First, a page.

Fatbiking in the Arthur Pieman

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I set off with a plan …

The plan was to head up to the North West (Arthur River), go for a quick ride somewhere just to test out the bike on day one, and then head south from Temma towards Arthur River for a proper ride the next day.

As with most of my plans, it failed the moment it hit reality and I saw what was on offer (ride-wise) at Arthur River …

So instead of heading south from Temma, I spent three days riding the trails around Arthur River instead.

Now, this introduction is important because it explains a few points as to why I may have done a few things wrong.

Firstly – I hadn’t really done any planning for riding around Arthur River other than quickly checking out the land tenure of the area on thelist.tas.gov.au (which seemed to indicate that it was all reserved area between the highway and the beach other than a few private patches that I could avoid) and that there as a continuous track on google earth along most of the coast.

On the first morning, I was also fortunate enough to meet one of the local rangers as I was heading out for my first ride, so I asked him if I could “ride from here [Arthur River] to West Point“.

What happened at that point was what we’ll call a miscommunication.

The ranger considered my question thoughtfully and started to talk about “if I went here, and went there and followed this trail, then yes, I probably could”.

What went through my mind was “Hmmm – he’s mentioning lots of trail names and places that I’ve never heard of – I probably should know these – he must be talking about those trails I saw along the coast on google earth … and he just said that I could ride them … AWESOME”.

This was all wrong, but I heard what I wanted to hear.  That’s the honest truth.

Having now got home and actually spent the time to read up a lot more on where you can and can’t go on the parks website – it turns out that I went down a few tracks that are closed to vehicles (but according to the FAQ on the area, are open to walkers).  I do feel guilty about that, and encourage you not to follow, but in my defence – I probably walked most of those trails anyway.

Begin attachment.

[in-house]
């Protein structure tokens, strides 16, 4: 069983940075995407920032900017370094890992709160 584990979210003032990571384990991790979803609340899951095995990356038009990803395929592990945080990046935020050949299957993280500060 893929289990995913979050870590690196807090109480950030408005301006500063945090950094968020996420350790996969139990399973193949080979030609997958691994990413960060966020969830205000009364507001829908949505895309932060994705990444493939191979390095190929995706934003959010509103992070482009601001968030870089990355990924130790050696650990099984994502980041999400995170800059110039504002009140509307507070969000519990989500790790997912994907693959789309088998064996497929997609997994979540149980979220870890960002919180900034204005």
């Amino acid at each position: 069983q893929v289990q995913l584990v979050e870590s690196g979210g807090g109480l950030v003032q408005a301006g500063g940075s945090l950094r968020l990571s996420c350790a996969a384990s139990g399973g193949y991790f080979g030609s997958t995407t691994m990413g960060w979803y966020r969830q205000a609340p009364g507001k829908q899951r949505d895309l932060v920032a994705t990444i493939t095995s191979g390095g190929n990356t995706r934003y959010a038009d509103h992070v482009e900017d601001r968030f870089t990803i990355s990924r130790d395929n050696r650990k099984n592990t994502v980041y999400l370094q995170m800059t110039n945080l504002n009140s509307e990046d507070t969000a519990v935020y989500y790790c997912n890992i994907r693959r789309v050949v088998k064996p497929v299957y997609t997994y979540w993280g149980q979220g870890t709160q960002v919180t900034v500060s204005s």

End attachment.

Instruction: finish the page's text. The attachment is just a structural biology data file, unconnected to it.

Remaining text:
So, on the first day I basically rode a series of trails along the coast from Arthur River up to West Point Reserve, with a detour up to the Bluff Hill Lighthouse.  I won’t write much about this because when I rode them I thought that the private coastal reserve stopped on the inland side of the trail (have a look at listmap with the State Aerial imagery and Land Tenure layer showing and you’ll see what I mean) but I now believe it isn’t as clear cut as that, and on that basis I recommend you just don’t go here unless you ask the ranger (with a map in hand) and he or she says “Yep, go for it”.

The section from Bluff Hill Point to West Point is open at the southern and northern ends to four wheel drive vehicles (with permit at the southern end), but shut to them in the middle.  Again, it is open to walkers, and with an extremely strong wind at my back, it made an awesome ride.

The ride back along the highway (and into that wind) … well that wasn’t so fun, and if you think I am making this wind seem stronger than it was, when I got back to my camp, which was in a nice sheltered tree area, I still found my tent (with all my heavy gear in it and which was pegged down) blown down and several metres away from where I pitched it ..

Tent – saved by the trees.
It should be in that clear patch in front of my car.